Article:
Quinnimont Solar Power Information & Peak Sun Hours
Solar Green Energy Summary for Quinnimont, West Virginia
Fixed Tilt Sunlight Hours: 4.7 hours per day
1-Axis Tilt Sunlight Hours: 5.4 hours per day
2-Axis Tilt Sunlight Hours: 6.4 hours per day
When trying to calculate your solar power needs there are a variety of factors to consider. Panel type and location, electricity needs, number of panels needed etc. One key to figuring out the math is factoring in the average peak sunlight hours in a day. Unlike total sunlight hours, peak sunlight hours are only when the sun is strong enough to power your solar panel. Using this number can help determine your needs to power your home or business in Quinnimont, West Virginia.
The equator has a latitude of zero while Quinnimont has a latitude of 37.9. Any city located on the equator will receive the most sunlight throughout the year because the sunlight arrives at a perpendicular 90 degree angle to the earth at the equator. The further you are from the equator the more your daily sunlight hours can vary.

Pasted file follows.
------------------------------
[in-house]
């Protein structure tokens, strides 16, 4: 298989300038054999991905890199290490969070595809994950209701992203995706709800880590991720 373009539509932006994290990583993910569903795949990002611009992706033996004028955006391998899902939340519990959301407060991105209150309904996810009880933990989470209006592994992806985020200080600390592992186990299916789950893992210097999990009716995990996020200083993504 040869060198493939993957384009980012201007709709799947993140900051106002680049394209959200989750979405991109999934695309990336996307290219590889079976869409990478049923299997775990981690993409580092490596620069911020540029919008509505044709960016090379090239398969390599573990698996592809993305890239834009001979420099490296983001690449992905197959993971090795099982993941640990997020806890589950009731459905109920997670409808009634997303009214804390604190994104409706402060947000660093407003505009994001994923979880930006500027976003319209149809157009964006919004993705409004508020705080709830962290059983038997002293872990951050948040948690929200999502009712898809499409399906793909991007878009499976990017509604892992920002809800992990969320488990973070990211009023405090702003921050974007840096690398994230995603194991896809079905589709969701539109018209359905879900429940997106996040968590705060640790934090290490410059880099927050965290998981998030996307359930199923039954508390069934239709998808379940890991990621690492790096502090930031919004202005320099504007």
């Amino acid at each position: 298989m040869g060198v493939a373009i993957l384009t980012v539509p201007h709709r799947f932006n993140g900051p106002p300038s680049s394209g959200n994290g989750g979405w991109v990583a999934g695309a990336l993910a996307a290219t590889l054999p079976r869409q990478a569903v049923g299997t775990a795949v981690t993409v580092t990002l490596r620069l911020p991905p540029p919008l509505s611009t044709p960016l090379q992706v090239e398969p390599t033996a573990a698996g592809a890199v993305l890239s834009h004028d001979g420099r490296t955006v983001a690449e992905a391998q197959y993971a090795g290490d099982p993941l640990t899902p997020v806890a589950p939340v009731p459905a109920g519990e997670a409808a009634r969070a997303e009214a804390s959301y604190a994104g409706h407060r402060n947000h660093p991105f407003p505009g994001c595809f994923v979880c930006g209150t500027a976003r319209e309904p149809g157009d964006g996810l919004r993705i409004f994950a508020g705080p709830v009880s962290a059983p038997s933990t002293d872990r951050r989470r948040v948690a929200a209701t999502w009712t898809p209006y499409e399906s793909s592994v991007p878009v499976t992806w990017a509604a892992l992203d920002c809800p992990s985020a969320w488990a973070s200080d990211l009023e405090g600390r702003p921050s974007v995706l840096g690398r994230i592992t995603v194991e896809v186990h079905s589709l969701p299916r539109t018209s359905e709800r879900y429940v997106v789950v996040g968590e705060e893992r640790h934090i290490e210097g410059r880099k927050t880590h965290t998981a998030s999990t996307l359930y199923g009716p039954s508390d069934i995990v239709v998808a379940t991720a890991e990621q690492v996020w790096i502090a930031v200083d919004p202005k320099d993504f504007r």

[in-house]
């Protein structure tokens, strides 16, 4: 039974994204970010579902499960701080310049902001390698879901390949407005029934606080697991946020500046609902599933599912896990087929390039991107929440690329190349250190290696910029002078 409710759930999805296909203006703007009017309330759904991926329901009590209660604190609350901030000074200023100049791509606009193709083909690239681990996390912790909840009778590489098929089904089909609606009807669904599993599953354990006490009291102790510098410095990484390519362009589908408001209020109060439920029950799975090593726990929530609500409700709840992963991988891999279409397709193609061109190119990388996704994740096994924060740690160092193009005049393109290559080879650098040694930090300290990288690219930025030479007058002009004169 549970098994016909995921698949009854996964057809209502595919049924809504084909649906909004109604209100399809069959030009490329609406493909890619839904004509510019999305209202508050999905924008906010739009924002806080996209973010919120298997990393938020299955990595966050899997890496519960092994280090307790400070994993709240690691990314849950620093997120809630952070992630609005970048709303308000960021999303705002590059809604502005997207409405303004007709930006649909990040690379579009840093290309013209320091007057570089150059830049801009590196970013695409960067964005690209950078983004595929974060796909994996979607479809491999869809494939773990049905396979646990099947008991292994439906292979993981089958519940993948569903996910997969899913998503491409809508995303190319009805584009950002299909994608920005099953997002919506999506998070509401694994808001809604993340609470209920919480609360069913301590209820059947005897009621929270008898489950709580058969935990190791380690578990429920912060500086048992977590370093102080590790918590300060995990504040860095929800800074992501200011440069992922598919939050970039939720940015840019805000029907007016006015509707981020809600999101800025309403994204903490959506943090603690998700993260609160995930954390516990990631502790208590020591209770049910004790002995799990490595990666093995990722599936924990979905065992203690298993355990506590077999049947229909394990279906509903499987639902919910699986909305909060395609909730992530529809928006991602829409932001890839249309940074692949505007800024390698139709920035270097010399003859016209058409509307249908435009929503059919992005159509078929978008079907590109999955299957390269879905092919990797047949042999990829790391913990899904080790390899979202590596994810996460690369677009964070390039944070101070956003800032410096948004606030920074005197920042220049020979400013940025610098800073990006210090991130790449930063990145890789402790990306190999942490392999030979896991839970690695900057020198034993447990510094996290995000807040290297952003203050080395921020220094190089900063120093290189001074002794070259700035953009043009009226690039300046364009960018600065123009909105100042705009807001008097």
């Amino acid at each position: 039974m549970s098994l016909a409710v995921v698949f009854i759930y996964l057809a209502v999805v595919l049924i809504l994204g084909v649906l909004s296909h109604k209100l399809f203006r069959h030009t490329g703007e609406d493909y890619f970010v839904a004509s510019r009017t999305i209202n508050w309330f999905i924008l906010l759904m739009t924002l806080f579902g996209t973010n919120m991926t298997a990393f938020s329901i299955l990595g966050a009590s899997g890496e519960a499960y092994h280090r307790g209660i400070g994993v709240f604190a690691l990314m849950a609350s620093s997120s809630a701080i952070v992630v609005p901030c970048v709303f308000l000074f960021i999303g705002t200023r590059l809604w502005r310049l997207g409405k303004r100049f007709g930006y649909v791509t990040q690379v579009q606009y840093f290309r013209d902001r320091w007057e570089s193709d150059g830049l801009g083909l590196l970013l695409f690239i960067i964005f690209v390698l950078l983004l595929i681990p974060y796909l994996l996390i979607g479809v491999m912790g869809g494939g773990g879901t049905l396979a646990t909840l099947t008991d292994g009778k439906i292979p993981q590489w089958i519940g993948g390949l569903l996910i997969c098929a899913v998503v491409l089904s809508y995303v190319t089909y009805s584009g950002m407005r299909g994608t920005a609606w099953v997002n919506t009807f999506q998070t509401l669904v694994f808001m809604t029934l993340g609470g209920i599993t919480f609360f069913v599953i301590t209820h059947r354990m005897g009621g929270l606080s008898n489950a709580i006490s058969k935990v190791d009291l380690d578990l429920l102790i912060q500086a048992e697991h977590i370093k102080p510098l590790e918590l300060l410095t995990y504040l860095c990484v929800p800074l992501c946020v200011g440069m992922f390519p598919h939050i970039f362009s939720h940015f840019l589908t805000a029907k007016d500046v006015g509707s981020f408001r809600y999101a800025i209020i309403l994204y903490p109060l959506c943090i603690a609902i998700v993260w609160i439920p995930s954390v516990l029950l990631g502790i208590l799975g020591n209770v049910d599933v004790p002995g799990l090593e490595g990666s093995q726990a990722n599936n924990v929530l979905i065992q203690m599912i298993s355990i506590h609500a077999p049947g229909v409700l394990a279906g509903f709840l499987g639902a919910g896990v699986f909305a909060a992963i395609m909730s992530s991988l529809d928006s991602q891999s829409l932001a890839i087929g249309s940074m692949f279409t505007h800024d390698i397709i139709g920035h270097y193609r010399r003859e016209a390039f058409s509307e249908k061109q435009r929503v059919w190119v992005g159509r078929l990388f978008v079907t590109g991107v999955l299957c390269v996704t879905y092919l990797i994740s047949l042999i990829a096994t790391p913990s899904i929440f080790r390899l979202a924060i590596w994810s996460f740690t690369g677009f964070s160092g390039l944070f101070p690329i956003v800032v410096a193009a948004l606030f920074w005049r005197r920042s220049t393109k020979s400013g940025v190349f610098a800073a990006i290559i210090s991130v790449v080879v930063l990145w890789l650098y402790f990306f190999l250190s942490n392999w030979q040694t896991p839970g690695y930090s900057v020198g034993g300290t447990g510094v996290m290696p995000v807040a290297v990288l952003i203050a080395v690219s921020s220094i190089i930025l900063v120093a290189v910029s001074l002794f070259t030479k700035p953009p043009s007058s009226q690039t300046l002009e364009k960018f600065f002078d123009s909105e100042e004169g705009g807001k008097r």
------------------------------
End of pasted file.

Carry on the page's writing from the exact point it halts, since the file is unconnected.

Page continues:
Throughout the day the sun obviously moves throughout the Quinnimont sky. The suns position in the sky also changes throughout the year with the seasons. A fixed solar panel does not accommodate for these changes. However, a 1-axis panel rotates and follows the sun’s path during the day. A 2-axis panel both follows the sun’s daily path as well as the seasonal differences
Climate in your geographical region is a major factor that will influence average peak sun hours per year. If you live in a region that does not have a lot of completely sunny days, then cloud coverage will greatly influence solar insolation on any given day. Mountains and trees may also contribute to lower solar insolation if they block the sun from your panels at any given point of the day.
Since we know the latitude of Quinnimont we can take the average amount of total sunlight hours and estimate that with a fixed solar panel there would be an average of 4.7 peak sun hours per day. 5.4 hours per day with a 1-axis tracking mount that tracks the sun from sunrise to sunset, and 6.4 hours with a 2-axis tracking mount that tracks the sun everywhere in the sky.